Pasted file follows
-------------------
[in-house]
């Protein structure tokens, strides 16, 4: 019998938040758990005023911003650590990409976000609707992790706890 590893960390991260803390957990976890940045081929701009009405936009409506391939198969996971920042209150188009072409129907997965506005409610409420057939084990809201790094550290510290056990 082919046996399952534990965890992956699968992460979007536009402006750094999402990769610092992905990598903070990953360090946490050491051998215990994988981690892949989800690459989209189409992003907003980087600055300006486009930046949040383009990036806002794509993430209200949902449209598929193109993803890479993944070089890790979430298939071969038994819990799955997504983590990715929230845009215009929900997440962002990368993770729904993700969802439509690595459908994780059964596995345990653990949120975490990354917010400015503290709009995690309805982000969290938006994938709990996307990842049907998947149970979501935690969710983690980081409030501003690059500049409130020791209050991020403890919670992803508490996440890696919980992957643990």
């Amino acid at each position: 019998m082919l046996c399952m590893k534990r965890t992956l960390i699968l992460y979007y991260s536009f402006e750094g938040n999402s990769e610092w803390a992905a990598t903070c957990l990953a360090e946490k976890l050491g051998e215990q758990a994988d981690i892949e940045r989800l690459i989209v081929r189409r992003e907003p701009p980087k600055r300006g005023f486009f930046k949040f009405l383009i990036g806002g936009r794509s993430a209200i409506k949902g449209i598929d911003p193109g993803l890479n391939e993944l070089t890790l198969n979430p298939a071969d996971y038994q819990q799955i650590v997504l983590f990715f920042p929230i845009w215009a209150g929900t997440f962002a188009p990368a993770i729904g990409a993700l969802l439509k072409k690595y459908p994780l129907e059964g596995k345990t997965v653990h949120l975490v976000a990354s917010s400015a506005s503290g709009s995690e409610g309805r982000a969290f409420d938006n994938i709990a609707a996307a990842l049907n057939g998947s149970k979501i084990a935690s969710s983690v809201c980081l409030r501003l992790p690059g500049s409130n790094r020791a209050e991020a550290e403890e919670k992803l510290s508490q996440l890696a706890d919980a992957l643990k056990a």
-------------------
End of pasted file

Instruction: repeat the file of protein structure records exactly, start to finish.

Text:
[in-house]
């Protein structure tokens, strides 16, 4: 019998938040758990005023911003650590990409976000609707992790706890 590893960390991260803390957990976890940045081929701009009405936009409506391939198969996971920042209150188009072409129907997965506005409610409420057939084990809201790094550290510290056990 082919046996399952534990965890992956699968992460979007536009402006750094999402990769610092992905990598903070990953360090946490050491051998215990994988981690892949989800690459989209189409992003907003980087600055300006486009930046949040383009990036806002794509993430209200949902449209598929193109993803890479993944070089890790979430298939071969038994819990799955997504983590990715929230845009215009929900997440962002990368993770729904993700969802439509690595459908994780059964596995345990653990949120975490990354917010400015503290709009995690309805982000969290938006994938709990996307990842049907998947149970979501935690969710983690980081409030501003690059500049409130020791209050991020403890919670992803508490996440890696919980992957643990």
């Amino acid at each position: 019998m082919l046996c399952m590893k534990r965890t992956l960390i699968l992460y979007y991260s536009f402006e750094g938040n999402s990769e610092w803390a992905a990598t903070c957990l990953a360090e946490k976890l050491g051998e215990q758990a994988d981690i892949e940045r989800l690459i989209v081929r189409r992003e907003p701009p980087k600055r300006g005023f486009f930046k949040f009405l383009i990036g806002g936009r794509s993430a209200i409506k949902g449209i598929d911003p193109g993803l890479n391939e993944l070089t890790l198969n979430p298939a071969d996971y038994q819990q799955i650590v997504l983590f990715f920042p929230i845009w215009a209150g929900t997440f962002a188009p990368a993770i729904g990409a993700l969802l439509k072409k690595y459908p994780l129907e059964g596995k345990t997965v653990h949120l975490v976000a990354s917010s400015a506005s503290g709009s995690e409610g309805r982000a969290f409420d938006n994938i709990a609707a996307a990842l049907n057939g998947s149970k979501i084990a935690s969710s983690v809201c980081l409030r501003l992790p690059g500049s409130n790094r020791a209050e991020a550290e403890e919670k992803l510290s508490q996440l890696a706890d919980a992957l643990k056990a």